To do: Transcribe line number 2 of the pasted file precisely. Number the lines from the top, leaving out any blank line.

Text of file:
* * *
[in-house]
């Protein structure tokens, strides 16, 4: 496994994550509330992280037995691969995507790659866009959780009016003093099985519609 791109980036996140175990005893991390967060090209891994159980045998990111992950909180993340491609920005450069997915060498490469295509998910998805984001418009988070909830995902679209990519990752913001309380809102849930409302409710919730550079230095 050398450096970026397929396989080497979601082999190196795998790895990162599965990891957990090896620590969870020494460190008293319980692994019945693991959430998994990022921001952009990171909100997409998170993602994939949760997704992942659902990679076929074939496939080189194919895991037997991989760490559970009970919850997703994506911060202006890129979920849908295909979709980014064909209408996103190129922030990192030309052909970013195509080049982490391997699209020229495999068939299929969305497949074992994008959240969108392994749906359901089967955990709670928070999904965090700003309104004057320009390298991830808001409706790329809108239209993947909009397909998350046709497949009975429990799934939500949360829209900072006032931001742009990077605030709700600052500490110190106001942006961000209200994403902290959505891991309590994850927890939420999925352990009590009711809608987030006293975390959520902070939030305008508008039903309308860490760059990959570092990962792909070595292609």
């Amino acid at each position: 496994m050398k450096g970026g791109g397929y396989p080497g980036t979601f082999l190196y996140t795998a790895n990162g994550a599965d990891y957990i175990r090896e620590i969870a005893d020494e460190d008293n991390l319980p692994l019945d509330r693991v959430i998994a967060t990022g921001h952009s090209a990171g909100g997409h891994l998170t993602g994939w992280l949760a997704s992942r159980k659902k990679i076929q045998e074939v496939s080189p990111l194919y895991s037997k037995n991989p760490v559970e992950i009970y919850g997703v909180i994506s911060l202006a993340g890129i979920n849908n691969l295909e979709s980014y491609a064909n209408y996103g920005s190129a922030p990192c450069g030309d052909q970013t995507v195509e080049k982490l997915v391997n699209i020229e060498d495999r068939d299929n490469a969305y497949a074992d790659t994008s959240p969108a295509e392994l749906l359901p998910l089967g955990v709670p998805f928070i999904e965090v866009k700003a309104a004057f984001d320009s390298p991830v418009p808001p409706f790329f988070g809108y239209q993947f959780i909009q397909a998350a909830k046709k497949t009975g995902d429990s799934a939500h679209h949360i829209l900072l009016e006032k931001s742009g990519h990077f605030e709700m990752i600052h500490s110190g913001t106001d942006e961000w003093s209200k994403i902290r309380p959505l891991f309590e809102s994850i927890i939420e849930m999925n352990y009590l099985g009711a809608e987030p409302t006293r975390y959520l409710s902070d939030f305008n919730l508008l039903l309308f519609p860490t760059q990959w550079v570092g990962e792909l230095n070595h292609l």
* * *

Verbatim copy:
């Protein structure tokens, strides 16, 4: 496994994550509330992280037995691969995507790659866009959780009016003093099985519609 791109980036996140175990005893991390967060090209891994159980045998990111992950909180993340491609920005450069997915060498490469295509998910998805984001418009988070909830995902679209990519990752913001309380809102849930409302409710919730550079230095 050398450096970026397929396989080497979601082999190196795998790895990162599965990891957990090896620590969870020494460190008293319980692994019945693991959430998994990022921001952009990171909100997409998170993602994939949760997704992942659902990679076929074939496939080189194919895991037997991989760490559970009970919850997703994506911060202006890129979920849908295909979709980014064909209408996103190129922030990192030309052909970013195509080049982490391997699209020229495999068939299929969305497949074992994008959240969108392994749906359901089967955990709670928070999904965090700003309104004057320009390298991830808001409706790329809108239209993947909009397909998350046709497949009975429990799934939500949360829209900072006032931001742009990077605030709700600052500490110190106001942006961000209200994403902290959505891991309590994850927890939420999925352990009590009711809608987030006293975390959520902070939030305008508008039903309308860490760059990959570092990962792909070595292609």